LEED data were collected in a doubly μ-metal-shielded vacuum chamber to minimize extraneous magnetic fields, and pumped by means of a liquid-nitrogen trapped diffusion pump, which operated at a base pressure of 2 × 10−10 Torr following bakeout. I/V curves were collected with a four-grid retarding-field analyzer and the diffraction patterns were recorded as a function of beam voltage using a digital camera54,61,62,63.

Computational methods

DFT calculations were performed with the projector augmented wave method64,65 as implemented in the Vienna Ab-initio simulation package (VASP) (refs 66, 67, 68). The exchange-correlation potential was described using the generalized gradient approximation of Perdew, Burke and Ernzerhof69, and hydrogen-bonding interactions are reasonably well reproduced (within4 kJ mol−1) using this functional, although the accuracy deteriorates as the hydrogen bonds deviate from linear70. A cutoff of 400 eV was used for the planewave basis set, and the wavefunctions and electron density were converged to within 1 × 10−5 eV. The first Brillouin zone was sampled with a 3 × 3 × 1 Γ-centred k-point mesh. Geometric relaxations were considered to be converged when the force was <0.02 eV Å−1 on all unrestricted atoms. Van der Waals corrections were included by using the method of Tkatchenko and Scheffler51. STM topography simulations were performed with the Tersoff-Hamman52 approach as implemented in bSKAN 3.7, which has been found to reproduce the shapes of experimental STM images for MP on Pd(111)38 as well as those obtained using the more rigorous Bardeen approach71.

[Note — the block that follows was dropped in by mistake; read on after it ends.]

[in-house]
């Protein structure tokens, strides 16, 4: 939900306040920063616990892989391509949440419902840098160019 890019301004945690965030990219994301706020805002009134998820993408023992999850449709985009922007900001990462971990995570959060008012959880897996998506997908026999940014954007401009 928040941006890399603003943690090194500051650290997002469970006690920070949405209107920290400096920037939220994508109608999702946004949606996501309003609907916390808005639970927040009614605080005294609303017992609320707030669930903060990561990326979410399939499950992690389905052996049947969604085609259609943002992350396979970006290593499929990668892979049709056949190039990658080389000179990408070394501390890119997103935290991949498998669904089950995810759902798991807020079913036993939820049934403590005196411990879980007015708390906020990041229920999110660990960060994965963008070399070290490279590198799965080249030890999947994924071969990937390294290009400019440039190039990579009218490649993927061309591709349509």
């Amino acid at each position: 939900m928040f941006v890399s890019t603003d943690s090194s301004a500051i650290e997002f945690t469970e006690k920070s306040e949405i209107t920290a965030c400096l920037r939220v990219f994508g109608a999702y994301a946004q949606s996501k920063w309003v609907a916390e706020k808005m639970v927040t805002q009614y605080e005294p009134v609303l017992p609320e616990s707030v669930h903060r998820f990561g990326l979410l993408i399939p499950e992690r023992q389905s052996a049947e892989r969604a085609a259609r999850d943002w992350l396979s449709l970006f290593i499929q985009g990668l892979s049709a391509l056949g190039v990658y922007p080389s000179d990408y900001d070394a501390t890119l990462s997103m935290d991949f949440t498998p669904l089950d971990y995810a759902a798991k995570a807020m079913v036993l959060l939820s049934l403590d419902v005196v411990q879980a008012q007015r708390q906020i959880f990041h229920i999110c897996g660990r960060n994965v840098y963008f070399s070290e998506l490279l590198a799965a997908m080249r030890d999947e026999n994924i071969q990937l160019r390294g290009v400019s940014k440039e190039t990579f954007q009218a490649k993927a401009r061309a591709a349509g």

Data availability